PUNT: Woman shakes up the 'court'
BANK of Ireland is not, despite what its name or the grand offices in the old parliament on College Green suggests, a central bank.
Nevertheless, the bank still operates what it calls a 'court' of directors, just like the UK's central bank does.
This 'court' is led by a governor, the same title given to the head of the actual Central Bank of Ireland. Other, more plebian, banks must make do with boards and chairmen.
The court is not immune to the passage of time though; a woman has just been appointed to its ranks as a non-executive director. She joins a court that until now was exclusively male. This newest recruit is Davida Marston.
Ms Marston's banking career (or so her numerous online bios tell us) spans 30 years and three continents. Her final role was as regional head for UK and Irish banking at Citigroup, which she left in 2003.
Ms Marston serves on the boards of several large operations, including UK social housing repairs company Mears Group.
She also sits on the board of US lender CIT Bank and Spanish bank Liberbank, which is reportedly planning to float on the stock market at the end of April.
The court is obviously not superstitious; until now it had 13 members. It remains to be seen whether Ms Marston's addition as the 14th member, still to be approved at the bank's AGM in April, will bring luck.
O'Leary in for the long haul
Michael O'Leary turns 52 today, but the Punt reckons he probably doesn't really do birthdays.
Still, it must be cause enough for celebration to have secured another big order with Boeing at a bargain-basement price.
The latest order confirms the airline's position as one of the world's biggest. Another huge order could follow relatively soon.
One suspects that none of this is bringing O'Leary anywhere closer to contemplating retirement. Next year, he'll mark 20 years as chief executive of what is one of Ireland's most successful companies ever. And in those past two decades, he has utterly transformed Ryanair.
He's often insisted that he'll be gone from the airline "within a few years" but it's looking increasingly likely that he'll have to be pushed out of a plane by anyone who's eager enough to take over.
There's plenty to keep O'Leary interested enough and busy enough for at least another six years. Another aircraft order could ensure he'll be still at it well past 60.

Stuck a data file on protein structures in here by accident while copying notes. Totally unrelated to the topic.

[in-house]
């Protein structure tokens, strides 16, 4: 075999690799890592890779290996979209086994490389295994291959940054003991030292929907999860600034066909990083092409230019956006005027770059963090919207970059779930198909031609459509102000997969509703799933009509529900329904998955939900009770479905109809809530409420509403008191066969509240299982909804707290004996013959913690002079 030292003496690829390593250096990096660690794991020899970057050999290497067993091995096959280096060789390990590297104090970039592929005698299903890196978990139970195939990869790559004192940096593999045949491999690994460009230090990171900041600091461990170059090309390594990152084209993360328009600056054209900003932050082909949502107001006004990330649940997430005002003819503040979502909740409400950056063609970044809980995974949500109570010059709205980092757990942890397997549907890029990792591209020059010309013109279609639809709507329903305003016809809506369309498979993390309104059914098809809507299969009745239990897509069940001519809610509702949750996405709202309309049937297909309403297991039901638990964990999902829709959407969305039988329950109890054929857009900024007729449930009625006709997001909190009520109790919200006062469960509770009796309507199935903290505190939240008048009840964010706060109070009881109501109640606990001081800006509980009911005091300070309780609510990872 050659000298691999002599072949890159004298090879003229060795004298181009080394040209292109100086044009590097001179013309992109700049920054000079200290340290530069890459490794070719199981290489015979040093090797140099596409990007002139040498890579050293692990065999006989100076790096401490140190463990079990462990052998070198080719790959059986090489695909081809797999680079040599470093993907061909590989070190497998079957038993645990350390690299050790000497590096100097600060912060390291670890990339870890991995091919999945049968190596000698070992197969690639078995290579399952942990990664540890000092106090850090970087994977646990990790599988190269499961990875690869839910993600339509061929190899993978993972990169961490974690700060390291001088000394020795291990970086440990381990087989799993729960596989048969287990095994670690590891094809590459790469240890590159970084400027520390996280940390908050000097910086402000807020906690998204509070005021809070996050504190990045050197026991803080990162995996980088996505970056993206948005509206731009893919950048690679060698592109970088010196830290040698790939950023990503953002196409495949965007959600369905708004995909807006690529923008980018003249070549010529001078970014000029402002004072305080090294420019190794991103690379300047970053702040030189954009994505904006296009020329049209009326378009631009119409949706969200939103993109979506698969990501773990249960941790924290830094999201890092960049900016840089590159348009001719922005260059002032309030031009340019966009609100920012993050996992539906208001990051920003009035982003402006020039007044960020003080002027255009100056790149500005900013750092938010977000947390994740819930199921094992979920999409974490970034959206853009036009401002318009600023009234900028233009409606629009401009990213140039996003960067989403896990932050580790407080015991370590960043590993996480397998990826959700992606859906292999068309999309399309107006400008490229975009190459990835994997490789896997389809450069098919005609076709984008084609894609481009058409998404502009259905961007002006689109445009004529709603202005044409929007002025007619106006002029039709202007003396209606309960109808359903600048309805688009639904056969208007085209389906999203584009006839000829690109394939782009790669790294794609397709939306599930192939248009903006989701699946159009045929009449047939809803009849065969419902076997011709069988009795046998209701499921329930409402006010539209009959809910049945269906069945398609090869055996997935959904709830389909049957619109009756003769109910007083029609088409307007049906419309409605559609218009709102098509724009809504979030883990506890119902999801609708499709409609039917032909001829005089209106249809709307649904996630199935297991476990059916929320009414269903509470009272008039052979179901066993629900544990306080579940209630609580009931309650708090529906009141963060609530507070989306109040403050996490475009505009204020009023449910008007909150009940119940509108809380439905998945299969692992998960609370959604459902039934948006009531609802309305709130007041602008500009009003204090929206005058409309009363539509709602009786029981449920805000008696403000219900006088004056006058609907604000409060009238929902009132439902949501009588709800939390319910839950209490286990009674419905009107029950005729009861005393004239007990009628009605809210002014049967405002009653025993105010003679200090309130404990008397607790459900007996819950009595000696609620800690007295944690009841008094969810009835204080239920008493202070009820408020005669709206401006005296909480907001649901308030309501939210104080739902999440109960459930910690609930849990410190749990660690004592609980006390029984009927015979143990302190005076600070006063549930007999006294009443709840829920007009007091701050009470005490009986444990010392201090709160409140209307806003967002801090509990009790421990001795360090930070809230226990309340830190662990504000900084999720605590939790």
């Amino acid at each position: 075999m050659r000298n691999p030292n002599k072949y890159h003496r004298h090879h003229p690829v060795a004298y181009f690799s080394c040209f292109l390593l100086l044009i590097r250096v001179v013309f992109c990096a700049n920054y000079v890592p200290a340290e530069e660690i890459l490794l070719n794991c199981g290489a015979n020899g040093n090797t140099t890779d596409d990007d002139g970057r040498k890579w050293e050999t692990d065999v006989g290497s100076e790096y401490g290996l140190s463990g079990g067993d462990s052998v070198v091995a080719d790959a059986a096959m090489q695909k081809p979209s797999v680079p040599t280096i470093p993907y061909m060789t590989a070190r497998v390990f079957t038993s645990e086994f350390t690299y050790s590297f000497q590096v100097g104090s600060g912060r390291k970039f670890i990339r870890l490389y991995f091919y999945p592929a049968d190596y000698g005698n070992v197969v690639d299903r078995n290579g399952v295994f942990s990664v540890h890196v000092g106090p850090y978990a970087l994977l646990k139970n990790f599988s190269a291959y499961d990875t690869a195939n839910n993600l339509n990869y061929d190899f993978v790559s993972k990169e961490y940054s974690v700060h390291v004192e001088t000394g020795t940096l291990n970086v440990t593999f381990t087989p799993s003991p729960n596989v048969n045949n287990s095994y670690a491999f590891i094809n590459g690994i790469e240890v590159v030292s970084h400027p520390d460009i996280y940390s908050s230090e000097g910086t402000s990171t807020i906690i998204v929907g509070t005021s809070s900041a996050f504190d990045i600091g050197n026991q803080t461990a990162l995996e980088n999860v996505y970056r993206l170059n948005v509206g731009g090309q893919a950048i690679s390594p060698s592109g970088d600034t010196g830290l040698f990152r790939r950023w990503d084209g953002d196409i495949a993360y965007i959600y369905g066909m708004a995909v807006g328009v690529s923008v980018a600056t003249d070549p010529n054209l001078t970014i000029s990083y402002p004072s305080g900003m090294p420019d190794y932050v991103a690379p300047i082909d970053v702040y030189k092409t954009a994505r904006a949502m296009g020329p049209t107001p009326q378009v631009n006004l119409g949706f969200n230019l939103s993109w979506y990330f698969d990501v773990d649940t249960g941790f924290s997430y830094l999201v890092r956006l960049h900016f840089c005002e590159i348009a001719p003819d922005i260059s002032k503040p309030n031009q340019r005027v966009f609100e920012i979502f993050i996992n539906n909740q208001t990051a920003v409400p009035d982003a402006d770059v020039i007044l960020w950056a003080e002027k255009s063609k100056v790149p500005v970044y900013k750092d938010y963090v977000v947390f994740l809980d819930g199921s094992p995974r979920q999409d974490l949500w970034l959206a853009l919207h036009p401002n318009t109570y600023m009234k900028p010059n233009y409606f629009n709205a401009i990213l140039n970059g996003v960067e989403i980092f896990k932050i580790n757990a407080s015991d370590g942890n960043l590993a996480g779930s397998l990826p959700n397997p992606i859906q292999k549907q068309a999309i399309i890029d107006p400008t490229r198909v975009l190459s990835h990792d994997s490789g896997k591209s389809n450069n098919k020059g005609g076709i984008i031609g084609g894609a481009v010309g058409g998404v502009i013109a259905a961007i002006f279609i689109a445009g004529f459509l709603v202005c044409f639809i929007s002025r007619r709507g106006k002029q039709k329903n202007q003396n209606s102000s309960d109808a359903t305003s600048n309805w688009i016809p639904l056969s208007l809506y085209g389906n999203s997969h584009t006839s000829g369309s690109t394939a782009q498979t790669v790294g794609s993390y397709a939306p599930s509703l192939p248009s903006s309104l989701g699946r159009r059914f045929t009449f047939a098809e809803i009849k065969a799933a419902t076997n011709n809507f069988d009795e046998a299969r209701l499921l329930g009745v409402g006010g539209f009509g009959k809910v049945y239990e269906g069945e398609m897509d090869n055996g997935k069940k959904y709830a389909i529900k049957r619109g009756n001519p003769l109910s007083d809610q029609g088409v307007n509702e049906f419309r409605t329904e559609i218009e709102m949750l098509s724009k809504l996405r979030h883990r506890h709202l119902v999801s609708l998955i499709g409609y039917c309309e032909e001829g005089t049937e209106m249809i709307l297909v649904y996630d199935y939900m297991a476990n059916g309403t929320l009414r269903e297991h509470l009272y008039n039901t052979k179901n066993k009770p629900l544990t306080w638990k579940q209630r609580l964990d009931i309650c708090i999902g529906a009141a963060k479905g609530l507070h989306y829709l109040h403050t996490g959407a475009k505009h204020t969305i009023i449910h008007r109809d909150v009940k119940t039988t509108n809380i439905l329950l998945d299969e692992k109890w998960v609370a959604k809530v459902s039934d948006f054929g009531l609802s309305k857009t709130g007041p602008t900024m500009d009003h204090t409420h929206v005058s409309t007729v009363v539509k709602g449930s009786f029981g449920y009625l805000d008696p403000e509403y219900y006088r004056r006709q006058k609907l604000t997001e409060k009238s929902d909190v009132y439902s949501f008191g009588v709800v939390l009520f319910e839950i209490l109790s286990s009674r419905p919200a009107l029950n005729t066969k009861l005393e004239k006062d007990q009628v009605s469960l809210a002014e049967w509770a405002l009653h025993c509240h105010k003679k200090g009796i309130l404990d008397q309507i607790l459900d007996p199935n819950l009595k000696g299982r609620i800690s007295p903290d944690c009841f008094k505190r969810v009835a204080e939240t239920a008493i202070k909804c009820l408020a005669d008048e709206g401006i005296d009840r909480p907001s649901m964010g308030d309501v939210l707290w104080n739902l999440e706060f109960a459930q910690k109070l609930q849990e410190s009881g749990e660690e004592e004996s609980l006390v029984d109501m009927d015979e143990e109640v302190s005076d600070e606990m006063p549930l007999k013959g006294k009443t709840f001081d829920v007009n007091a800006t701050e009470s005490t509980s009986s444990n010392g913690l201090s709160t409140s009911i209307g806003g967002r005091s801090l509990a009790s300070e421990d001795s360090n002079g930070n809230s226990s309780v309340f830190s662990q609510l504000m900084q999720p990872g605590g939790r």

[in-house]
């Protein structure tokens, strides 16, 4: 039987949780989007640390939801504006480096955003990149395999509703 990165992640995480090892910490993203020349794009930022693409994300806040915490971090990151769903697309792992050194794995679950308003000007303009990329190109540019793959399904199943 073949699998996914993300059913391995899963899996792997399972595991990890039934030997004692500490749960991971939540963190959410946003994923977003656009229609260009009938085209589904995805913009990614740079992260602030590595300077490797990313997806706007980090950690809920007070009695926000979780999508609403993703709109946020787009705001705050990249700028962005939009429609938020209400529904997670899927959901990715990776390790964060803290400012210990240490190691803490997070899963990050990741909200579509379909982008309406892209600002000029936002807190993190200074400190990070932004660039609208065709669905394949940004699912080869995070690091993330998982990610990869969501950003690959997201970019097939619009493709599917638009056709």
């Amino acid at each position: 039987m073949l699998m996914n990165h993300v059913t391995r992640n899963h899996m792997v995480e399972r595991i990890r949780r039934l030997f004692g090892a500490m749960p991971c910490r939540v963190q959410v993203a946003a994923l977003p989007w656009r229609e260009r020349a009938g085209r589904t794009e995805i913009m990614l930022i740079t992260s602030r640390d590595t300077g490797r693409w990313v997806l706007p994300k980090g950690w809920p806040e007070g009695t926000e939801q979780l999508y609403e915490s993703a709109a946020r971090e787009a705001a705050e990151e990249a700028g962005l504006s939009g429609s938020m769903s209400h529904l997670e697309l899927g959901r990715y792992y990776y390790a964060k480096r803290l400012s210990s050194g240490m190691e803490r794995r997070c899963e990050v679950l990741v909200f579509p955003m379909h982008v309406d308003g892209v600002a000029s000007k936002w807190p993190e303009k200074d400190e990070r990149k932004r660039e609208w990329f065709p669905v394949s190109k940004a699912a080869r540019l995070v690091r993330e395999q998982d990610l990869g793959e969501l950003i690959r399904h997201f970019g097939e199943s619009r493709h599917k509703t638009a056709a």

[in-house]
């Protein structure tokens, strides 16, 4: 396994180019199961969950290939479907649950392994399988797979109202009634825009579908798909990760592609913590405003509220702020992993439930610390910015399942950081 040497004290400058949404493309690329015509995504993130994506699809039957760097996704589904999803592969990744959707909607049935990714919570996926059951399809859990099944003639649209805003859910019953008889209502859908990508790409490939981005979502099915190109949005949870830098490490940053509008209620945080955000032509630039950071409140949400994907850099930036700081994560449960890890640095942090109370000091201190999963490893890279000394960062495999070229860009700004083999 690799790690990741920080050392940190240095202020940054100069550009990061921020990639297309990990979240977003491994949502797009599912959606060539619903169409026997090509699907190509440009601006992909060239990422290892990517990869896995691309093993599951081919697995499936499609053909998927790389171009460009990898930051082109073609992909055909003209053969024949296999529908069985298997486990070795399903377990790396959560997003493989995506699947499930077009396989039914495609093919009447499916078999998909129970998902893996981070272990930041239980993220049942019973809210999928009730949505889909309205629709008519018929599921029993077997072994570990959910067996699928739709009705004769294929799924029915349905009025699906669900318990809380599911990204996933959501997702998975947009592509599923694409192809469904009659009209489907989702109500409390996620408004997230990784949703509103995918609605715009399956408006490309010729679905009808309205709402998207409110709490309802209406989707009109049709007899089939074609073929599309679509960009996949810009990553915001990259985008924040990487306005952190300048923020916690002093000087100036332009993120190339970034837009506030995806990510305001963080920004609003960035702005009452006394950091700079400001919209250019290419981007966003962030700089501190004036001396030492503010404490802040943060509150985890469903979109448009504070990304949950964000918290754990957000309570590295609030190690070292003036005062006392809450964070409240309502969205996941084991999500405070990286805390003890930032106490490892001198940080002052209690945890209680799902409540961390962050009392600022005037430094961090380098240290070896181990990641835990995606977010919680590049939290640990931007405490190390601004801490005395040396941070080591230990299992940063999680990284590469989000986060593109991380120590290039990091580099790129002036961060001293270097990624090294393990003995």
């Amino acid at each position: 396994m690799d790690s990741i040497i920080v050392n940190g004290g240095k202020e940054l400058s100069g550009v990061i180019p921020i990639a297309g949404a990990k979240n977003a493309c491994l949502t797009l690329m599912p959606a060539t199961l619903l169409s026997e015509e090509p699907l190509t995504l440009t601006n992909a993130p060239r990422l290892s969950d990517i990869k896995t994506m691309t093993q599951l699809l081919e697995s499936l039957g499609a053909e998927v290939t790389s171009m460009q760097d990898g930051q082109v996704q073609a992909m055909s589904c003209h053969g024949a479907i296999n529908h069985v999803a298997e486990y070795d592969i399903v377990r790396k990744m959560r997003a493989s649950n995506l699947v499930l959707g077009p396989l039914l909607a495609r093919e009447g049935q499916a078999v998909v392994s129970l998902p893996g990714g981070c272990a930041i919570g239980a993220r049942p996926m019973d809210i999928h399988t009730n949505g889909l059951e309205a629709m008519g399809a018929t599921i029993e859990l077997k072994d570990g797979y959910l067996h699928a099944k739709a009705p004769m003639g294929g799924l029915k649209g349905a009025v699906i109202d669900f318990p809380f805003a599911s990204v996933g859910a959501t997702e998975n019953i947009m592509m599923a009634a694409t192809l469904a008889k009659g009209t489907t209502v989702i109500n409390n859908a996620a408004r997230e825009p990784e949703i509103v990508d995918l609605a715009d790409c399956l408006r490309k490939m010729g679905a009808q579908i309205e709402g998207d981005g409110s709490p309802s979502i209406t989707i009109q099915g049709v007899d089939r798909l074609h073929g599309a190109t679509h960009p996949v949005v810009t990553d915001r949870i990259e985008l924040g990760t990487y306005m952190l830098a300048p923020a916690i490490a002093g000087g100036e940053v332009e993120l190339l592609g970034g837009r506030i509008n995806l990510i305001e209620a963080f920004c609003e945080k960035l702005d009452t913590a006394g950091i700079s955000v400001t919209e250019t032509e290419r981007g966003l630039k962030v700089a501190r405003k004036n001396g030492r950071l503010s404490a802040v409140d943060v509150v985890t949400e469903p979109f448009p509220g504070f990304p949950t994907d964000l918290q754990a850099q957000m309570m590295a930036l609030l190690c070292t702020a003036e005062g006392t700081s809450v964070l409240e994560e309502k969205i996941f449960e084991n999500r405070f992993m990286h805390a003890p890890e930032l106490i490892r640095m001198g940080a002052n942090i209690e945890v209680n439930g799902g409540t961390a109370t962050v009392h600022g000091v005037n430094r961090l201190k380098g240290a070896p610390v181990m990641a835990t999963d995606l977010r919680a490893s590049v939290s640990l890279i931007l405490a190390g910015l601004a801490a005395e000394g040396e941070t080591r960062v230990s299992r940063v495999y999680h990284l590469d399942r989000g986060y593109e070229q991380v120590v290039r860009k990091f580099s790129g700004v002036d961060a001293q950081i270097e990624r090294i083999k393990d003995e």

In a 2010 interview with the Irish Independent, he said he'd be gone in two or three years. "I would like them to see that their old man is working at something," he said, concerned about what his kids would think if he wasn't working at Ryanair anymore.
"If you were some kind of rich waster playing golf and going to race meetings in the middle of the week, it sends out the wrong impression to the kids that they don't need to work for a living." The Punt thinks the kids will be seeing him at Ryanair for a long time to come.
Irish duo can make Great impact
THE Punt was delighted to see that former president Mary Robinson has been appointed to a special role within the United Nations to oversee the troubled Great Lakes region of Africa.
UN Secretary General Ban Ki Moon has given Ms Robinson a big job that includes the admirable task of promoting peace in the troubled Democratic Republic of Congo.
While the Congo will undoubtedly be the focus of her attention, The Punt wonders whether Mrs Robinson may also one day cross swords with Aidan Heavey's Tullow Oil, which had been prospecting for oil and gas in many parts of the Great Lakes region that stretches across East Africa and includes the cradle of mankind.
While African governments will give the 68-year-old former president a warm welcome, they are also in thrall to Mr Heavey and the potential growth that could come from the sort of discoveries that Tullow manages to make with astounding regularity.
Both Mrs Robinson and Mr Heavey now have the potential to make an enormous difference to a region that could slide easily into anarchy or become an important and relatively wealthy part of the world. Let's hope they both succeed.